Patients and Methods Selected Study Patients Patient 1 was a 49-year-old woman with heavily pretreated light chain MM who experiencedrelapse while receiving no therapy 9 months after her second autologous stem cell transplant (ASCT). Multiple myelomahad been diagnosed 9 years earlier and treated with thalidomide and dexamethasone followed by consolidative lenalidomide and cyclophosphamide, bortezomib, and and a second ASCT.
Immediately before receiving MV-NIS, she had a rapidly enlarging firm, nontender 3-cm-diameter plasmacytoma emanatingfrom the left frontal bone. The serum λ free light chain level had increased substantially from 2.5 to 8.0 mg/dL (to convert tomg/L, multiply by 10) since her previous clinic visit 2 months earlier. Positron emission tomography (PET)–CT revealedmultifocal osseous progression of her MM when compared with the previous scan obtained immediately before her secondASCT, with enlargement of the glucose-avid lesion in the left frontal bone and new glucose-avid lesions in the left sternalmanubrium, right frontal bone, medial right clavicle, and T11 vertebral body. Bone marrow biopsy, which had yieldedcompletely negative results on day 100 following the ASCT, revealed 3% infiltration with λ light chain–restricted clonalplasma Patient 2 was a 65-year-old woman with relapsing IgA κ MM refractory to all approvedantimyeloma drugs who experienced disease progression while receiving carfilzomib, pomalidomide, and dexamethasonetherapy. Her MM had been diagnosed 7 years earlier and had been treated with local radiotherapy; high-dosedexamethasone; lenalidomide and dexamethasone; single-agent bortezomib; cyclophosphamide, bortezomib, anddexamethasone; ASCT; lenalidomide, bendamustine, and dexamethasone; bortezomib, cyclophosphamide, lenalidomide,and dexamethasone; carfilzomib plus dexamethasone; bortezomib, dexamethasone, thalidomide, cisplatin, doxorubicin,cyclophosphamide, and etoposide; and several experimental therapies. Before MV-NIS therapy, she had innumerablepalpable (firm, nontender) soft tissue plasmacytomas, especially in the muscles of her lower extremities, ranging indiameter from 2 to 7 cm. Her hemoglobin level was 8.9 g/dL (to convert to g/L, multiply by 10), and her serum κ free lightchain value had increased from 6.5 mg/dL to 31.1 mg/dL (to convert to mg/L, multiply by 10) over the previous month.
PET-CT revealed numerous fluorodeoxyglucose (FDG)–avid nodules and mass lesions, most prominent below the level ofthe diaphragm and especially in the soft tissues of the legs. Several of these lesions had increased in size and FDG activitysince the previous scan 6 weeks earlier. The largest lesion, located in the left hamstring musculature, measured 74 × 46mm with a maximum standard uptake value of 8.0. Bone marrow biopsy revealed 1% infiltration with κ light chain–restricted clonal plasma cells.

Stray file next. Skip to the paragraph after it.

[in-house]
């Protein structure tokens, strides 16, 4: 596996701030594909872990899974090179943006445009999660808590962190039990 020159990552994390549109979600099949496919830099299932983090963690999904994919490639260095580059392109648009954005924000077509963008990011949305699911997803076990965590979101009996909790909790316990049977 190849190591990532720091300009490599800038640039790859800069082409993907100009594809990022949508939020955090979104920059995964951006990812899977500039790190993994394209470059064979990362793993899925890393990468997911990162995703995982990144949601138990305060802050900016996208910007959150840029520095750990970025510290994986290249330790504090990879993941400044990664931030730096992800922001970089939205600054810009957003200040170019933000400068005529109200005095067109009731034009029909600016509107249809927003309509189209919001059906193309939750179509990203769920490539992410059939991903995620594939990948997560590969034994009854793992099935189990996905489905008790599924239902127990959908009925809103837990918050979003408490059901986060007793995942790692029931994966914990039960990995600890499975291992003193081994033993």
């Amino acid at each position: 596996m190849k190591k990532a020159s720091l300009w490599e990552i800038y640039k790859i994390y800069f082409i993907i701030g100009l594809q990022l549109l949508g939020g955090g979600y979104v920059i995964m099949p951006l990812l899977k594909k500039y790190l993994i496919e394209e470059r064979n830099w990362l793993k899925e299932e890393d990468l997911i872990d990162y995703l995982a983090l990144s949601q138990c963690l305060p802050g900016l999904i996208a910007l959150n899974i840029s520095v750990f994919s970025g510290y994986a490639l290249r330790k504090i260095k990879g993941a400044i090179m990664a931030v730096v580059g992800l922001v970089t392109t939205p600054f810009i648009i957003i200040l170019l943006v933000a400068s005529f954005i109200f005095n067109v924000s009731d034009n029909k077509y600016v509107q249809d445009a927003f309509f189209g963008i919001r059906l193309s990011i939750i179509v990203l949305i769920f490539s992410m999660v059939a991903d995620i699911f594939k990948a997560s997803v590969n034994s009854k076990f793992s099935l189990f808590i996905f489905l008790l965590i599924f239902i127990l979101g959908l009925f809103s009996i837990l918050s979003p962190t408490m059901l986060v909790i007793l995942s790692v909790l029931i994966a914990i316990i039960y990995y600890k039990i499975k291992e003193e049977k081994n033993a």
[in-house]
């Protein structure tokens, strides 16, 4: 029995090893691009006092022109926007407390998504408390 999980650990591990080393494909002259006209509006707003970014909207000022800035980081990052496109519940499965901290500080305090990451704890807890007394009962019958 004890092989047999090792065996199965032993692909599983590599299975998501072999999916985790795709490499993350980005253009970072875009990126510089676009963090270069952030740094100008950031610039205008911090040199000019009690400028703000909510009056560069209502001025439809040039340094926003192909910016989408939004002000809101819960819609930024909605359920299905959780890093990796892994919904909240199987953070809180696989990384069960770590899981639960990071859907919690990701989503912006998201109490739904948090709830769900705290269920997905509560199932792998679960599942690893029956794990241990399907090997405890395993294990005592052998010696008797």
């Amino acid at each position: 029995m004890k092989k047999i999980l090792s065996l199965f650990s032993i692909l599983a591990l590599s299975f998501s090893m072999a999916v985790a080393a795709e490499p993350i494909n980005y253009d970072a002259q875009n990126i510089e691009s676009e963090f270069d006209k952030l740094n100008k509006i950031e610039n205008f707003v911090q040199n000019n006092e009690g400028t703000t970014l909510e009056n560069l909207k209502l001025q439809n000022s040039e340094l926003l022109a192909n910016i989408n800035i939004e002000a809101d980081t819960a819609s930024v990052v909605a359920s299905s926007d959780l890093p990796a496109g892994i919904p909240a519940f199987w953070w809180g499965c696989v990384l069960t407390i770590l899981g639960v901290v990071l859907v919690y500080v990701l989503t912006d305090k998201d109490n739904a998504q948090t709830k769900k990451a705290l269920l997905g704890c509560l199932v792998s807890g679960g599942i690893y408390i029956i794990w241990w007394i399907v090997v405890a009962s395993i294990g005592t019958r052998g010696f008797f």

Virus Dose and Location of InfusionIn both patients, the virus, at a dose of 10 TCID , was infused into a superficial arm vein in 100 mL of normal saline over Assessment of Response to Oncolytic VirotherapyThe following methods were used to assess the immediate and delayed effects of the virotherapy as well as itspharmacokinetic profile and its ability to target sites of tumor growth.
Measurement of Temperature, Heart Rate, and Blood Pressure Measurement of physiologic variables during and immediately after virus infusion was performedwith the patient in the sitting position. Heart rate was determined from the radial pulse, and blood pressure was determinedfrom a mechanically cycled Philips IntelliVue MP50 sphygmomanometer. Sublingual temperature was measured using aWelch Allyn SureTemp Plus 690 Device.
Pharmacokinetic Studies Blood samples for early pharmacokinetic studies were obtained at baseline, at 1, 30, 60, 120, and240 minutes after completion of the MV-NIS infusion, and again on days 3, 8, 15, and 42. RNA was extracted and analyzedby quantitative reverse transcription–polymerase chain reaction to determine the number of circulating viral genomes (earlytime points) or N gene messenger RNA transcripts (later time points) in the blood at each time Antimeasles Antibody Titers Neutralizing antimeasles antibody titers were determined using a standard plaque reductionneutralization assay in which serial dilutions of serum were mixed with 250 infectious units of an indicator virus (MV SPECT-CT Imaging Studies Radioiodine uptake was visualized on SPECT-CT obtained 6 hours after oral administration of 5mCi of iodine 123. The scans were obtained at baseline and on days 8, 15, and 28 after virus administration using a PhilipsBrightView SPECT-CT scanner. To suppress thyroidal NIS expression, liothyronine sodium (25 μg, 3 times daily) wasadministered orally for 4 days before the first (baseline) scan and was continued until completion of the day 28 scan.